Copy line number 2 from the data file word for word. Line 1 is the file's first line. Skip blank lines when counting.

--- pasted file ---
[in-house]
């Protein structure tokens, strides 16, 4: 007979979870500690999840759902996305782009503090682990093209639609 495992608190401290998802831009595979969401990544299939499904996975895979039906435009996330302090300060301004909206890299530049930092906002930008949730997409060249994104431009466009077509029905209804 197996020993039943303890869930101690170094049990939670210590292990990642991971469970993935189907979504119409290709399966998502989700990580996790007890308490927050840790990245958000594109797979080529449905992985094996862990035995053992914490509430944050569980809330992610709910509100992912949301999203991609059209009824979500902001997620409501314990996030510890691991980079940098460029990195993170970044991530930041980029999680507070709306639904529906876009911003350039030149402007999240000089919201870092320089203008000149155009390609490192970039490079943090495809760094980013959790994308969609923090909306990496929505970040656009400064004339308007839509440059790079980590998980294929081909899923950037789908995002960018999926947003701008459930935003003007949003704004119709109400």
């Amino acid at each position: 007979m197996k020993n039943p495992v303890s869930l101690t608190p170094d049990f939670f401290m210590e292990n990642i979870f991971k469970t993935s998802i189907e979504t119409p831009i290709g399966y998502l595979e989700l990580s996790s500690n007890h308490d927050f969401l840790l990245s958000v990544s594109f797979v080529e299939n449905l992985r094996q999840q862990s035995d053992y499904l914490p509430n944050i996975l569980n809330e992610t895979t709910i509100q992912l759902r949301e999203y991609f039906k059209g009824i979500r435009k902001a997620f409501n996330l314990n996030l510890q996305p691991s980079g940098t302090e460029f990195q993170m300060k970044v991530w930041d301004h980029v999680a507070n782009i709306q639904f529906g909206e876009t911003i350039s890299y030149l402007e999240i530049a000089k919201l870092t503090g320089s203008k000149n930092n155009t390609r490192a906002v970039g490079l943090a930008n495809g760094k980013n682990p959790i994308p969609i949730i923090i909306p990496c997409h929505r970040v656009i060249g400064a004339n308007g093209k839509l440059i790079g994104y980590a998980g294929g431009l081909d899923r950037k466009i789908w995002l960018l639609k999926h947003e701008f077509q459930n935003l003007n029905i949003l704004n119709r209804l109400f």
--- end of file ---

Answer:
């Protein structure tokens, strides 16, 4: 007979979870500690999840759902996305782009503090682990093209639609 495992608190401290998802831009595979969401990544299939499904996975895979039906435009996330302090300060301004909206890299530049930092906002930008949730997409060249994104431009466009077509029905209804 197996020993039943303890869930101690170094049990939670210590292990990642991971469970993935189907979504119409290709399966998502989700990580996790007890308490927050840790990245958000594109797979080529449905992985094996862990035995053992914490509430944050569980809330992610709910509100992912949301999203991609059209009824979500902001997620409501314990996030510890691991980079940098460029990195993170970044991530930041980029999680507070709306639904529906876009911003350039030149402007999240000089919201870092320089203008000149155009390609490192970039490079943090495809760094980013959790994308969609923090909306990496929505970040656009400064004339308007839509440059790079980590998980294929081909899923950037789908995002960018999926947003701008459930935003003007949003704004119709109400």